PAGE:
In her first appearance in Shakespeare's Romeo and Juliet in act 1, scene 3, Juliet seems self-assured and self-possessed. She is particularly so for a girl of thirteen. Juliet's mother, Lady Capulet, calls for Juliet to speak with her about Paris. Paris is a young nobleman who has asked for Juliet's hand in marriage.
LADY CAPULET. ...Tell me, daughter Juliet,
How stands your disposition to be married?
JULIET. It is an honour that I dream not of. (1.3.68-70)
Lady Capulet and Juliet's nurse wax poetic about Paris's many good qualities. They try their best to convince Juliet to seriously consider his proposal of marriage.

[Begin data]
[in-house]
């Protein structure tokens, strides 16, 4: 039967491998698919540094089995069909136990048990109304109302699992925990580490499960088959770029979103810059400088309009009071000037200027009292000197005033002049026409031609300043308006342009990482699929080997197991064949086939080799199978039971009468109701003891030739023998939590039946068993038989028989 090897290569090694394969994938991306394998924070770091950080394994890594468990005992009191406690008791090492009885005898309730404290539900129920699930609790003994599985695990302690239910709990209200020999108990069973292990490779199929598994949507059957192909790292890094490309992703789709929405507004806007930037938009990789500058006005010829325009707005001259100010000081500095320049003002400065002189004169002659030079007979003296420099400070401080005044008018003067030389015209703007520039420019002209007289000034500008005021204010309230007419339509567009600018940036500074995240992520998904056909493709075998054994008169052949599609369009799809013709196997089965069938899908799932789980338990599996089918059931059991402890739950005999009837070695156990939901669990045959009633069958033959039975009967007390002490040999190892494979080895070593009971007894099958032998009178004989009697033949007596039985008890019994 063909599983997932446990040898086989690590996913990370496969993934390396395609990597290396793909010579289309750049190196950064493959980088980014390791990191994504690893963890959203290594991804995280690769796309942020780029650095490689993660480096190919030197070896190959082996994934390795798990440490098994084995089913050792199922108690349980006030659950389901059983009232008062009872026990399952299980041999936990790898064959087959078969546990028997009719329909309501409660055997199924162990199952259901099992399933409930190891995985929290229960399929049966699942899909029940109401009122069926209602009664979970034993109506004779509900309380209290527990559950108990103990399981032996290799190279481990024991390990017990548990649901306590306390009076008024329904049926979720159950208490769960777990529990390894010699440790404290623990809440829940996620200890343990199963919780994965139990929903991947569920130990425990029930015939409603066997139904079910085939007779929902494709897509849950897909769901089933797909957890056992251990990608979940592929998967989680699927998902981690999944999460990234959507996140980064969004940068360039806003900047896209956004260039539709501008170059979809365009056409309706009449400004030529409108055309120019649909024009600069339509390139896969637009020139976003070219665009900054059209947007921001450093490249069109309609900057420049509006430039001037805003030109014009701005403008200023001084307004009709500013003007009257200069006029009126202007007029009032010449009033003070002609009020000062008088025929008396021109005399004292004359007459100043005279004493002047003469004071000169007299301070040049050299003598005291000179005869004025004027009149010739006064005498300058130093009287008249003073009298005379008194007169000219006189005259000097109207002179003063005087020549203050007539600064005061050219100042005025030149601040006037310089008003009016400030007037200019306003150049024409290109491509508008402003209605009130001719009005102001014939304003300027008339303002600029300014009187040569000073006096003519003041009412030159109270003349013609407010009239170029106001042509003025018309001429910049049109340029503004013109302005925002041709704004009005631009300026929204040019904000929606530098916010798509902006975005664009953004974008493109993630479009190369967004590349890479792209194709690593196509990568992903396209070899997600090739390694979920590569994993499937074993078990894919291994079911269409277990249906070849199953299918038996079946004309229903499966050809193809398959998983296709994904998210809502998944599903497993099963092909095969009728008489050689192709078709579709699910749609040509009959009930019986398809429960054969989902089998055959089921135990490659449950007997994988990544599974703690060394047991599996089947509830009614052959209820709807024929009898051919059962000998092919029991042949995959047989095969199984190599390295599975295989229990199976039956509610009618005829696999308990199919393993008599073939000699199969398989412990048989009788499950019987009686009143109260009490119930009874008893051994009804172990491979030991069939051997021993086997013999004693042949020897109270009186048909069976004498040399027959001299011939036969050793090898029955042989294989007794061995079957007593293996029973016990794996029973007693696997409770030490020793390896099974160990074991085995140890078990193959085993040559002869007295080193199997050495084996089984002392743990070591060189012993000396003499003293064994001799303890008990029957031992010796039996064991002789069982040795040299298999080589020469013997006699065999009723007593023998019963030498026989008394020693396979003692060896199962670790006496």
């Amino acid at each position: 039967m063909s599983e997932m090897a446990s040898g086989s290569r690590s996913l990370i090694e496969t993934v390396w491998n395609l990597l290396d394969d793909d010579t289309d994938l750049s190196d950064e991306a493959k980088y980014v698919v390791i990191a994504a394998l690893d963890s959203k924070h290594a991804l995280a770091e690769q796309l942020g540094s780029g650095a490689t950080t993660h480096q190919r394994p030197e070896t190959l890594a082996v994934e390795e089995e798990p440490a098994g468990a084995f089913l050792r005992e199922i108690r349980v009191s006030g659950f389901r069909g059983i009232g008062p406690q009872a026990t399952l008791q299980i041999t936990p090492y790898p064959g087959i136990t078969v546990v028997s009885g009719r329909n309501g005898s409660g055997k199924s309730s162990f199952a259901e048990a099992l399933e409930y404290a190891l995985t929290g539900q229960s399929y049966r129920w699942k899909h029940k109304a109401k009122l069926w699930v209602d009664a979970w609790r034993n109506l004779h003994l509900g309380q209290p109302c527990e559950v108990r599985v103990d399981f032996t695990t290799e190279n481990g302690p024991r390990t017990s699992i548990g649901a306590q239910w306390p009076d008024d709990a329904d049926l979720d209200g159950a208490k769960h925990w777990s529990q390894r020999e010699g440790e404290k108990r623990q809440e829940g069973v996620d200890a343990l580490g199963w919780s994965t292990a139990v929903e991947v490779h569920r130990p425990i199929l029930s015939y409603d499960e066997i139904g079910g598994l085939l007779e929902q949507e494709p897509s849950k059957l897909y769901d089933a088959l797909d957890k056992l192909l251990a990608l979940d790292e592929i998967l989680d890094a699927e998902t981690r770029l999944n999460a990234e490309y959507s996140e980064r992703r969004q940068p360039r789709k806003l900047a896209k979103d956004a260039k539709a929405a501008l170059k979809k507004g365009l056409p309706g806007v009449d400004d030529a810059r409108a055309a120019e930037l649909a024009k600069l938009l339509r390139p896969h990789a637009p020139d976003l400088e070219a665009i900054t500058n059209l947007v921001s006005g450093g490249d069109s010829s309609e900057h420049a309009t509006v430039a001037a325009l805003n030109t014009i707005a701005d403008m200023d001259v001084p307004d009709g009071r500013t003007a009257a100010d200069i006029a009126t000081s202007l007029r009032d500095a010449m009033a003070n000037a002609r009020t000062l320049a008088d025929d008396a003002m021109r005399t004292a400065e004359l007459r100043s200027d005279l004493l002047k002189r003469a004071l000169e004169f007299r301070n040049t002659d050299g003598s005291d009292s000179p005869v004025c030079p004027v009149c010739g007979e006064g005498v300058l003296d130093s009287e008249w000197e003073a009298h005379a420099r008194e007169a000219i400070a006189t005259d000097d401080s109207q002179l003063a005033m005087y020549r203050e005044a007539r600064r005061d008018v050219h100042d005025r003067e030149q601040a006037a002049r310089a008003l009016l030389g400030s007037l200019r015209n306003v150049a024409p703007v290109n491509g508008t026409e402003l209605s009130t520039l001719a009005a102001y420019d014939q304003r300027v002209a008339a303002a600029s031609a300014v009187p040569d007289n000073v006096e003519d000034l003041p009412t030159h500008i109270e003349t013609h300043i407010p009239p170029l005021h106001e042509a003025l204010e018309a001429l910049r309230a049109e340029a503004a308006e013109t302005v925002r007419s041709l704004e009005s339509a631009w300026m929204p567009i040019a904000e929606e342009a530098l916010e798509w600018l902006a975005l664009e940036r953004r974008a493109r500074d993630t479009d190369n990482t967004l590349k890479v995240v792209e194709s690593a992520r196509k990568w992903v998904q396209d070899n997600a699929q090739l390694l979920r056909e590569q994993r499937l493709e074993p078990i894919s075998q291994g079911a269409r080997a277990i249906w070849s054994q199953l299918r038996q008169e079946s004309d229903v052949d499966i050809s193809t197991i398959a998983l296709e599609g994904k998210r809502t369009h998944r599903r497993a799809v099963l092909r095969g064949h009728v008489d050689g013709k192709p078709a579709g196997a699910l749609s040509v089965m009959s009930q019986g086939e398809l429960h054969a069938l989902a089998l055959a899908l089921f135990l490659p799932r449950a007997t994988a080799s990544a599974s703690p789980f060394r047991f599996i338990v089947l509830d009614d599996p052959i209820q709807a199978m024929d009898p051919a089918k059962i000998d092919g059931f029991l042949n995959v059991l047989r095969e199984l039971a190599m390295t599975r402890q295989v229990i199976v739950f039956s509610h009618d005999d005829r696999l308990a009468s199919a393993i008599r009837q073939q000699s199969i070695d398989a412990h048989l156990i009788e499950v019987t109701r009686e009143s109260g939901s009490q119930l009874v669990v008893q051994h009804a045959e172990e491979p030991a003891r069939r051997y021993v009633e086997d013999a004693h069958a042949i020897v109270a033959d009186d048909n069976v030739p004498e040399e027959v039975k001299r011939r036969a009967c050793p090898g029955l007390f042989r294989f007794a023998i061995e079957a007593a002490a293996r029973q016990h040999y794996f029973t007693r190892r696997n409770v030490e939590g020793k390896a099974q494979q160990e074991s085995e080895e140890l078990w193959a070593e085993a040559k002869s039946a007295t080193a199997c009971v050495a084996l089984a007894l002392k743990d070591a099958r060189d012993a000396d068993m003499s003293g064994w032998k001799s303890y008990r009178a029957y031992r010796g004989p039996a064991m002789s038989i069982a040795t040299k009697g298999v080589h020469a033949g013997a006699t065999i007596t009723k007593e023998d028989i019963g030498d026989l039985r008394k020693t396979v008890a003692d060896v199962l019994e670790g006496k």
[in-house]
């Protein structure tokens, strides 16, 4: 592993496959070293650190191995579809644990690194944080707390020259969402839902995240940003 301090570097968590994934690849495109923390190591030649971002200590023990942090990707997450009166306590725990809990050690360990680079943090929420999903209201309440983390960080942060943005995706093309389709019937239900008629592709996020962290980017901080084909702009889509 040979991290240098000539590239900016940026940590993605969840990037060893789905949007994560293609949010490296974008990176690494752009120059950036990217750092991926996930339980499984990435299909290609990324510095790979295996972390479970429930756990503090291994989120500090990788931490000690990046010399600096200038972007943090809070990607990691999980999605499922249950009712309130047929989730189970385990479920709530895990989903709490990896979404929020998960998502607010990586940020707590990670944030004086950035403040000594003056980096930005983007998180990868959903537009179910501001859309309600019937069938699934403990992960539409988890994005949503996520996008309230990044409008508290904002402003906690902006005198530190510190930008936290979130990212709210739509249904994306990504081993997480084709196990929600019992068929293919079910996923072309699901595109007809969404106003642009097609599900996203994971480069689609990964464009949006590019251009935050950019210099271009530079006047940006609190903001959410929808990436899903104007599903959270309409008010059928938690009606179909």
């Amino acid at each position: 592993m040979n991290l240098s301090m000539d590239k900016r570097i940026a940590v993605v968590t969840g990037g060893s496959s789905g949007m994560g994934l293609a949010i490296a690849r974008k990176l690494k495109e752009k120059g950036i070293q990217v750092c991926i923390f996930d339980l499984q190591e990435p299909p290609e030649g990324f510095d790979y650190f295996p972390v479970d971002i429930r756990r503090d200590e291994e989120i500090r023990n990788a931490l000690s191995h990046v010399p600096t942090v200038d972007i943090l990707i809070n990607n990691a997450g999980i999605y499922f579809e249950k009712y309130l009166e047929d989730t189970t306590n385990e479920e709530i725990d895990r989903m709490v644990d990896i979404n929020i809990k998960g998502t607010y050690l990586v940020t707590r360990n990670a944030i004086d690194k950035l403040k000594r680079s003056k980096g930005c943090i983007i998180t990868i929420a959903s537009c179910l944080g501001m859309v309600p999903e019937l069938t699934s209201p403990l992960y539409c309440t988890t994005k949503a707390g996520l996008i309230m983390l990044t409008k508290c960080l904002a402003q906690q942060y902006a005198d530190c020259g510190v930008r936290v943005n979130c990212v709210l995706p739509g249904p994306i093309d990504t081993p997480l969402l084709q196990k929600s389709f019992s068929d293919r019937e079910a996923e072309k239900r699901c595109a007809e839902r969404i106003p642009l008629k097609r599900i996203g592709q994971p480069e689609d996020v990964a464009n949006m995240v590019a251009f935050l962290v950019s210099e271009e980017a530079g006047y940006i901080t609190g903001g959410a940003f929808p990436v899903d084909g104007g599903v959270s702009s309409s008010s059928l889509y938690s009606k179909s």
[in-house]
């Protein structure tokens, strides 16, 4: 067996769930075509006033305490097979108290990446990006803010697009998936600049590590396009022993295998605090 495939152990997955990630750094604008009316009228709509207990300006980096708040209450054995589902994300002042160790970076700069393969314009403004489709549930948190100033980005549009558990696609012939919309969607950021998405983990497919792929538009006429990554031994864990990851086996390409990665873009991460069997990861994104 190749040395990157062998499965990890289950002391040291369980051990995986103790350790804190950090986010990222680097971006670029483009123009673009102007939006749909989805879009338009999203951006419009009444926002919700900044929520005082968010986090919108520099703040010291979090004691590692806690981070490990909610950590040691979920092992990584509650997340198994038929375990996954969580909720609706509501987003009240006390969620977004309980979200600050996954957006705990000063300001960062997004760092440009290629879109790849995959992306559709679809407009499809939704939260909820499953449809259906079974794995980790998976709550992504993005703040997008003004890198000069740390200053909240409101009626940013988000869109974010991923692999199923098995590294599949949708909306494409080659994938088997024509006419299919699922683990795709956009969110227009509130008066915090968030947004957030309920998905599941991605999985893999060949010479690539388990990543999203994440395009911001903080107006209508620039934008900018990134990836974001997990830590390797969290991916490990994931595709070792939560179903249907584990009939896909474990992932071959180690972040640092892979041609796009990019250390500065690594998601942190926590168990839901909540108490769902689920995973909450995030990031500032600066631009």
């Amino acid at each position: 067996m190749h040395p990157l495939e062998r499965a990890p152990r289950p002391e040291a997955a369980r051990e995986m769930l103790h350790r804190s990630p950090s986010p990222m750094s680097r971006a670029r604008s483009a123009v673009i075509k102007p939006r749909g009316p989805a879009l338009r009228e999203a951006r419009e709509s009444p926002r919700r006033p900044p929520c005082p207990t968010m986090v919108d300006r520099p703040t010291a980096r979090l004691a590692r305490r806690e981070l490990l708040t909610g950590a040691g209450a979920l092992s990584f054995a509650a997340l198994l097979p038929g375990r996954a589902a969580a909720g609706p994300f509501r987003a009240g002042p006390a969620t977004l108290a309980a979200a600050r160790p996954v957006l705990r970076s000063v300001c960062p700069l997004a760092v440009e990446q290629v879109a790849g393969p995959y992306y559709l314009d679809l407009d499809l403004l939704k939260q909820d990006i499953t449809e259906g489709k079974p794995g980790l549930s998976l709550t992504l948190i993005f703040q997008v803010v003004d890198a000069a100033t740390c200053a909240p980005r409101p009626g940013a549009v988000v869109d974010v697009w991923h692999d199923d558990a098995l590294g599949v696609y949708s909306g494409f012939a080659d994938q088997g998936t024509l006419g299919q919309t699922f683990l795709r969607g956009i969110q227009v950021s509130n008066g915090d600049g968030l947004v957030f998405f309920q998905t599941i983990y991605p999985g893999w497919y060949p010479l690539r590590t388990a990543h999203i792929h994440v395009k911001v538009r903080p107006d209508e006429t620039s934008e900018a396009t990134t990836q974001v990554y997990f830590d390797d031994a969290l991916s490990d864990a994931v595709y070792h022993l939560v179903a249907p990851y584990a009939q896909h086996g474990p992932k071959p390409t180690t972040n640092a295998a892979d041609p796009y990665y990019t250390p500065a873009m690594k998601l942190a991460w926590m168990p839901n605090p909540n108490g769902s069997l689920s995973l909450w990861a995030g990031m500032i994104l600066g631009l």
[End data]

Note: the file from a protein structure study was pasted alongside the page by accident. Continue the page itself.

Lady Capulet tells Juliet that Paris will be attending their family's feast that evening. She asks Juliet to take a good look at him and decide for herself. By doing so, Lady Capulet extends a courtesy to Juliet that many girls in Juliet's position do not enjoy. Marriages between wealthy families were often arranged by the parents, with little or no consideration given to the...
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